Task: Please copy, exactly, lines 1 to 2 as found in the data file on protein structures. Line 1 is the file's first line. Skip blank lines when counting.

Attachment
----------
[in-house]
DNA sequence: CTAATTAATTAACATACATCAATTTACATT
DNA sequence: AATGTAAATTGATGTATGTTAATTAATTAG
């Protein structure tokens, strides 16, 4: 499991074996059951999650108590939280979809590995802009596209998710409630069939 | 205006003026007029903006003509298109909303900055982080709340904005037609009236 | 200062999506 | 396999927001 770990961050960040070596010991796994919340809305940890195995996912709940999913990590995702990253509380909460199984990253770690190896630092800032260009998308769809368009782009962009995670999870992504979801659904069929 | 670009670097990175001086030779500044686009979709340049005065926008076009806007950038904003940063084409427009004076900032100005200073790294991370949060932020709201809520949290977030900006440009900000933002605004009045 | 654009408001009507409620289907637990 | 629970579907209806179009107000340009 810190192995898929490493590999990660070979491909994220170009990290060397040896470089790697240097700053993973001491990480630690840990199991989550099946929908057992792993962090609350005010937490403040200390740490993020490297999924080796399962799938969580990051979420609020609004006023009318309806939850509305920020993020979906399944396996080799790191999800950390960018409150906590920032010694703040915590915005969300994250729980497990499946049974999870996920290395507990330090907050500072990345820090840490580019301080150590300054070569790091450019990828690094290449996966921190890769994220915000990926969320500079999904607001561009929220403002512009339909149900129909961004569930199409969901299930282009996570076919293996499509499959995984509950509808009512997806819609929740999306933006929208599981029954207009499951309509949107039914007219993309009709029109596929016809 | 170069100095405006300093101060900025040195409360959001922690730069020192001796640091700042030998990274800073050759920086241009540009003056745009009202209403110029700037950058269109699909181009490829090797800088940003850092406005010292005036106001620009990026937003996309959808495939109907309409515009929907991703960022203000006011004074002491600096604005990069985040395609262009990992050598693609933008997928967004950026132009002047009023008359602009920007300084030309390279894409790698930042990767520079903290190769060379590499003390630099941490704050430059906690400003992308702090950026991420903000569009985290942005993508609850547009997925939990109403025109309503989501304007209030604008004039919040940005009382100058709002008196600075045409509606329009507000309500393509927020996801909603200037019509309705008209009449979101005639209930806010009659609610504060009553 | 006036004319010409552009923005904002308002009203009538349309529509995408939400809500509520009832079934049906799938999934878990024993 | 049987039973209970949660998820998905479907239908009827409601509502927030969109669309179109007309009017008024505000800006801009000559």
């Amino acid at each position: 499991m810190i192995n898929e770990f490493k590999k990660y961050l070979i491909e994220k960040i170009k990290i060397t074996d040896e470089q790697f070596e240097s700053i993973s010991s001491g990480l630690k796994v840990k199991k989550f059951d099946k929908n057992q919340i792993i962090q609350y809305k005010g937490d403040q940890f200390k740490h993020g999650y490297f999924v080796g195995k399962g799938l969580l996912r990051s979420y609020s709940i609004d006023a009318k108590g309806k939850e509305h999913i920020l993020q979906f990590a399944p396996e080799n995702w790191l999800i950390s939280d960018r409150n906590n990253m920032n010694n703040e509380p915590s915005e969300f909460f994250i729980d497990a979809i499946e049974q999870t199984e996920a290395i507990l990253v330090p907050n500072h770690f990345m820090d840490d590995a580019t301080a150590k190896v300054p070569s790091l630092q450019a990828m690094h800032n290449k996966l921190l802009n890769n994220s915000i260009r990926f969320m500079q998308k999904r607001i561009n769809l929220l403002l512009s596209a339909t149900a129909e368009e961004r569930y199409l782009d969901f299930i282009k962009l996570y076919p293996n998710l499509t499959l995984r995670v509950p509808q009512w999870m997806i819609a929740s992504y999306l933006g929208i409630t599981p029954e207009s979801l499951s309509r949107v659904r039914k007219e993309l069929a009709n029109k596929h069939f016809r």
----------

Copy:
[in-house]
DNA sequence: CTAATTAATTAACATACATCAATTTACATT